This past weekend, after some confusion, Ryan hopped on New York’s good ol’ Chinatown bus to downtown Baltimore. We met him at the rendezvous point and proceeded to Millersville. After a night discussing love and loss with computer genius and “Sheol” supporter James Flowers, we followed East West Highway into Annapolis to begin outlining the feature version of “The Sheol Express”.
Now, most everyone probably looks at writing as a relatively simple process. Break out the notebook, the moleskine, the laptop, the napkin – whatever the case may be – tap into your inner-self, and apply Three Act Structure to whatever thoughts are floating around your head. But before even this, there are a number of absolutely essential, and yet all-too-often overlooked, steps that must be taken to pave the path for a successful screenplay:
Never underestimate the power of toiletry accessories! Or of the brain’s WD-40. All of which helped us work through forty-eight hours of brainstorming in my parents’ unheated guest room. Harnessing the awesomeness of Google Wave, we banged our way through a rough outline, only to realize that, thanks to the History of Araboth (link) we wrote eons ago, “Sheol” – in its heart – wants to be a trilogy. That’s right, folks. We kicked the idea around for a while, and in an inspired frenzy of creative tag-teaming, pieced together a seven-hour epic about The Third War. Owen’s reluctant rise to leadership of the Old Regime, Rachael’s fanatical alliance with a banished warlord, and Diggory’s conniving black market empire meet on the battlefield of Araboth’s fall from grace.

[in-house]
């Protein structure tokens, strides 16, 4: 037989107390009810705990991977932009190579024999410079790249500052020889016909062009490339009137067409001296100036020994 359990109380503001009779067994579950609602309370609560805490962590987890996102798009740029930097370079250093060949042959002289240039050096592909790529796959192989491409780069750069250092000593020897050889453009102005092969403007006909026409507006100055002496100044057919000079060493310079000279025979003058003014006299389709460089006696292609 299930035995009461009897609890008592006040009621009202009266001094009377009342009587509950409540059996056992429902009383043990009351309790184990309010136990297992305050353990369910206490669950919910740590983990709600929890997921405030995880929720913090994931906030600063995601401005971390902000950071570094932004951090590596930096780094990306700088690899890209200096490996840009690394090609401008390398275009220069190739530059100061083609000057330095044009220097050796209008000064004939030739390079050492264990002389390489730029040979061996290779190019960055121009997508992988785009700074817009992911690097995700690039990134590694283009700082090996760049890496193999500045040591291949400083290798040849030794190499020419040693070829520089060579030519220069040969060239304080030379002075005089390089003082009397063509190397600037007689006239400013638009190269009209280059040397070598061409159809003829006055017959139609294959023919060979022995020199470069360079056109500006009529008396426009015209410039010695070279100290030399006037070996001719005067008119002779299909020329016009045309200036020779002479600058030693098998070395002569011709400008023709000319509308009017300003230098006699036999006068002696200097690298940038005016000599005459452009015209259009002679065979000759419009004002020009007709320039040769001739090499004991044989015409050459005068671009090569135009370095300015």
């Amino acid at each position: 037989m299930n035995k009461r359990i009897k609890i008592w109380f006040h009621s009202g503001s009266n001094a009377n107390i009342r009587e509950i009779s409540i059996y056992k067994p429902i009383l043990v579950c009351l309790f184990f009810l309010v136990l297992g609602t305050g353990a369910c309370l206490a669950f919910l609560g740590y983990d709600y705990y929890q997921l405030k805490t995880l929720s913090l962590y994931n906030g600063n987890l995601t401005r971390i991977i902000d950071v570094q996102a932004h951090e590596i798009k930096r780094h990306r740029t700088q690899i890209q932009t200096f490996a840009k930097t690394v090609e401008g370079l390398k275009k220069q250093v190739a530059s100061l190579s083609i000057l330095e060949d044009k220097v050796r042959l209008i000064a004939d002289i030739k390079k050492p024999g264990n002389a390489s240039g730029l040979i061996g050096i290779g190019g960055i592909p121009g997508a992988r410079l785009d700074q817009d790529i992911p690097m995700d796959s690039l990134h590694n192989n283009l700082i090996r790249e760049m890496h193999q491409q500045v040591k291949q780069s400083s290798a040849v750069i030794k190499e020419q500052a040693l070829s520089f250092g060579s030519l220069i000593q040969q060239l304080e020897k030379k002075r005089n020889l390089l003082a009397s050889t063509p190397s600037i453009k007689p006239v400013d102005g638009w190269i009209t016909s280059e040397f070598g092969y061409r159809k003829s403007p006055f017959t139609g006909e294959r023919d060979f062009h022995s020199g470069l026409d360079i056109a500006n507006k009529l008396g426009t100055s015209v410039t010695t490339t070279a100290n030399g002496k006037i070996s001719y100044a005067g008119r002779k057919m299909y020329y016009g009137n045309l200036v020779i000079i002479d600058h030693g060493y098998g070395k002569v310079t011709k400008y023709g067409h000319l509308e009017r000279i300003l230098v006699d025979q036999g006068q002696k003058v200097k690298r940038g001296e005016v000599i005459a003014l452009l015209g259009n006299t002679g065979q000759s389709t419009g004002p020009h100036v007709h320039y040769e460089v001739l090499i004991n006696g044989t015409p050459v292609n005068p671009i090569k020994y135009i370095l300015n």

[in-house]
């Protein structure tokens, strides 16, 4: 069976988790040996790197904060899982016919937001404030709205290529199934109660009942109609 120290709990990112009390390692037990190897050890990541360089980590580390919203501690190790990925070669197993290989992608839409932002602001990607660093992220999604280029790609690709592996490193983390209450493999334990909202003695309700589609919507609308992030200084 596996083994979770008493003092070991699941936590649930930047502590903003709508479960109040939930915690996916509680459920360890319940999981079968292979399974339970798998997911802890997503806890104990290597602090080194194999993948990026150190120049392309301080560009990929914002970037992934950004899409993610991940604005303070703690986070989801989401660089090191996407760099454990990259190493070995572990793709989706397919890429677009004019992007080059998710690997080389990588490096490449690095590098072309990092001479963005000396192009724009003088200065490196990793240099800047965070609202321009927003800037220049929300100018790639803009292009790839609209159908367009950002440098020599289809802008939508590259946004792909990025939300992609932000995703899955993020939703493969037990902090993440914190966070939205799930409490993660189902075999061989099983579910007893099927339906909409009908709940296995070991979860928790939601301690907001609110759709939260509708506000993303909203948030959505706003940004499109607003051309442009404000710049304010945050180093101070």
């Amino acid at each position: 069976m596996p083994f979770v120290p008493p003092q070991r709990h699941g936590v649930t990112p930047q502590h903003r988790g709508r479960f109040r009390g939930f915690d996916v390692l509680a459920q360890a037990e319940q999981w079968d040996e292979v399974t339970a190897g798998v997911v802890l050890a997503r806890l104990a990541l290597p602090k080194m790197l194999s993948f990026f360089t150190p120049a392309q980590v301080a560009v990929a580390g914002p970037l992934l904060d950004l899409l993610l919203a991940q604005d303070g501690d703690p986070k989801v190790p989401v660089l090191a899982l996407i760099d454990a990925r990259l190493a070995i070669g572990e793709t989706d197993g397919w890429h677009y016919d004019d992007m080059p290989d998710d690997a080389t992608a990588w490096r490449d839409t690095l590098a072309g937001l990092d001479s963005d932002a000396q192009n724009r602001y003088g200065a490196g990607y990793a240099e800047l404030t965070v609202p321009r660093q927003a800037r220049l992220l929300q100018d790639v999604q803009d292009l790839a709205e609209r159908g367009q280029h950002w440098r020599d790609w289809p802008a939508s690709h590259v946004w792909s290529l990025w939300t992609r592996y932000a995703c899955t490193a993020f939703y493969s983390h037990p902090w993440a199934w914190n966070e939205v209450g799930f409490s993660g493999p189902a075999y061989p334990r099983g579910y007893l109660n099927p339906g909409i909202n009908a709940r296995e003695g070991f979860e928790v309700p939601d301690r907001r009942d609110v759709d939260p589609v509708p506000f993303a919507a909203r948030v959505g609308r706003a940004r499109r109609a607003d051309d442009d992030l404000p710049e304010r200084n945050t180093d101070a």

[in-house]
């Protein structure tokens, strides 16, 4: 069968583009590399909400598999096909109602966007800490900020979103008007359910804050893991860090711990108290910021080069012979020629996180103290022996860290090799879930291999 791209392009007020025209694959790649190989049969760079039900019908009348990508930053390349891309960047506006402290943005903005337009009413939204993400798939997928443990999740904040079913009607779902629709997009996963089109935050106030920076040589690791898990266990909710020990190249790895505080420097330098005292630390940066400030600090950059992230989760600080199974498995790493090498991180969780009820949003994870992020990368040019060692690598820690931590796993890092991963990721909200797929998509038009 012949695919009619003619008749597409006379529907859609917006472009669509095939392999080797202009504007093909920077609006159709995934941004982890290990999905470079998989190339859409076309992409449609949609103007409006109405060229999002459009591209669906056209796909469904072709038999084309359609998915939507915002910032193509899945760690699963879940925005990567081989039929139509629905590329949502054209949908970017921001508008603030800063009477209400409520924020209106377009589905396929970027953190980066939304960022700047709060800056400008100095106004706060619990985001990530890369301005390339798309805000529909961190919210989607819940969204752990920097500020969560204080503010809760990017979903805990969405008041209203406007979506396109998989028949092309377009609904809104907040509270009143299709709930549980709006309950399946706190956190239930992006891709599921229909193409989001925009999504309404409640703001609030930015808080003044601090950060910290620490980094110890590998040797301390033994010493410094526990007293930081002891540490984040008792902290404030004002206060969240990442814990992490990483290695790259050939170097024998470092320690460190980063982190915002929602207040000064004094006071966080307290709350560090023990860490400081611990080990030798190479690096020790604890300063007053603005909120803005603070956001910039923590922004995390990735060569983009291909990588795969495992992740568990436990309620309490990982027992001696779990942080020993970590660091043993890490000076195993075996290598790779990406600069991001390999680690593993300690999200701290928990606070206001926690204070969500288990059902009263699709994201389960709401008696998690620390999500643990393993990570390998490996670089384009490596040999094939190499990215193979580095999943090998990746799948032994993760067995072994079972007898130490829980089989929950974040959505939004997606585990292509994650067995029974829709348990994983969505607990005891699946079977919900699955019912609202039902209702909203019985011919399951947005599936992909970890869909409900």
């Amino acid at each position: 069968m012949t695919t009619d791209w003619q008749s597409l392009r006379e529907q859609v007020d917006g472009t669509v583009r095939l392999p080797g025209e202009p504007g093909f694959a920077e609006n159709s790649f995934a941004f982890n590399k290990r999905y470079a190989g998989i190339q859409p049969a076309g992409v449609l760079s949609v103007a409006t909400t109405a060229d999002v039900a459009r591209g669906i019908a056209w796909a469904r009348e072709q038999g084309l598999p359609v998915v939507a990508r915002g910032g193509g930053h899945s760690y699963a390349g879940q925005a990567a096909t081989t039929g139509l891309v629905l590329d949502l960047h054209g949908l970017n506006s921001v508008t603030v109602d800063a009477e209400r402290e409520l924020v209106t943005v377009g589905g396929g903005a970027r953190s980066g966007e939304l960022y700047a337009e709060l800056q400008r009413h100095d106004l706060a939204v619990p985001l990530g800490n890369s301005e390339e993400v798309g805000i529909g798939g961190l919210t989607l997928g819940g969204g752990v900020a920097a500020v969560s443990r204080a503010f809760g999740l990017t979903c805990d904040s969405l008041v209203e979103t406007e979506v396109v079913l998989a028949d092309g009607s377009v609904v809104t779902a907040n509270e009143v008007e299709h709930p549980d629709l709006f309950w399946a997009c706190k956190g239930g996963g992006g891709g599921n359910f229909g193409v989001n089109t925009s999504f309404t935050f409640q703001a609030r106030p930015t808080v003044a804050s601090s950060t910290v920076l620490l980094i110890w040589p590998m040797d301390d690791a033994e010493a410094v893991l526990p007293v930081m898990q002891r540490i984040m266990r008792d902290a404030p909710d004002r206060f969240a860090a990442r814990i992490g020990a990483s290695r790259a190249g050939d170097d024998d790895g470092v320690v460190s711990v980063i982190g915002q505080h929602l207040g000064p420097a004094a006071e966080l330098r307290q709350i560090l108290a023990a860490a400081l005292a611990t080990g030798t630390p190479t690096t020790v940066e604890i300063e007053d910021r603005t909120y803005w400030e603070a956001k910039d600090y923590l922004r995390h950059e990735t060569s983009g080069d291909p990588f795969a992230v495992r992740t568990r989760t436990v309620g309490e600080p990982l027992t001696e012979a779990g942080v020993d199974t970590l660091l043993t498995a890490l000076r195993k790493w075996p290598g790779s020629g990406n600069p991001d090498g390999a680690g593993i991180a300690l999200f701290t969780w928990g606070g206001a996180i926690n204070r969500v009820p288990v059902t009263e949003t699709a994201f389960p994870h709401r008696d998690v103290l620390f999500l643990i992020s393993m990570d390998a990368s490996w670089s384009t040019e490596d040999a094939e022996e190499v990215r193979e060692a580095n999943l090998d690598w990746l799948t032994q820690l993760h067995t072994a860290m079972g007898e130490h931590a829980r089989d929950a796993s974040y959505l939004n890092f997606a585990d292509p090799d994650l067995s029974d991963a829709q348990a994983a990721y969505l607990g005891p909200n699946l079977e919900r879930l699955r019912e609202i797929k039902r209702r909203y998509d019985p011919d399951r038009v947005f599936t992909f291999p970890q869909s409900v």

We then watched the documentary “Official Rejection“, which is single-handedly responsible for eliminating our scotch whiskey reserves and reigning our dreams back into a self-contained feature… at least, for now. It’s a bad idea to go into the festival circuit with just an overly-ambitious adaptation, we decided, and after a few more hours spent revisiting the short’s themes – as well as some of the personal shit we’re both struggling with in our own lives – we came up with a workable outline for a 110-page screenplay.
It’s funny, really, to compare our notes plotting the short with our notes plotting the feature. While overlaps are evident, the new “extensions” afforded by our higher page-count are a joy. We’ll get to visit the Ivory Gate, a sort of Ellis Island, Owen’s point-of-entry into the much darker world of Sheol. We’ll explore the Bordertowns of Sheol’s less-than-civilized frontier. We’ll see Owen’s relationships mature and complicate, and we might even get to see what, exactly, lies in wait at the End of the Line. Simply put, “Sheol” has always wanted room to breathe, and now it’s getting it. These next few months will be a ride, folks, as we run with “Sheol” through post-production and into the preliminary stages of its first expansion. Stay tuned!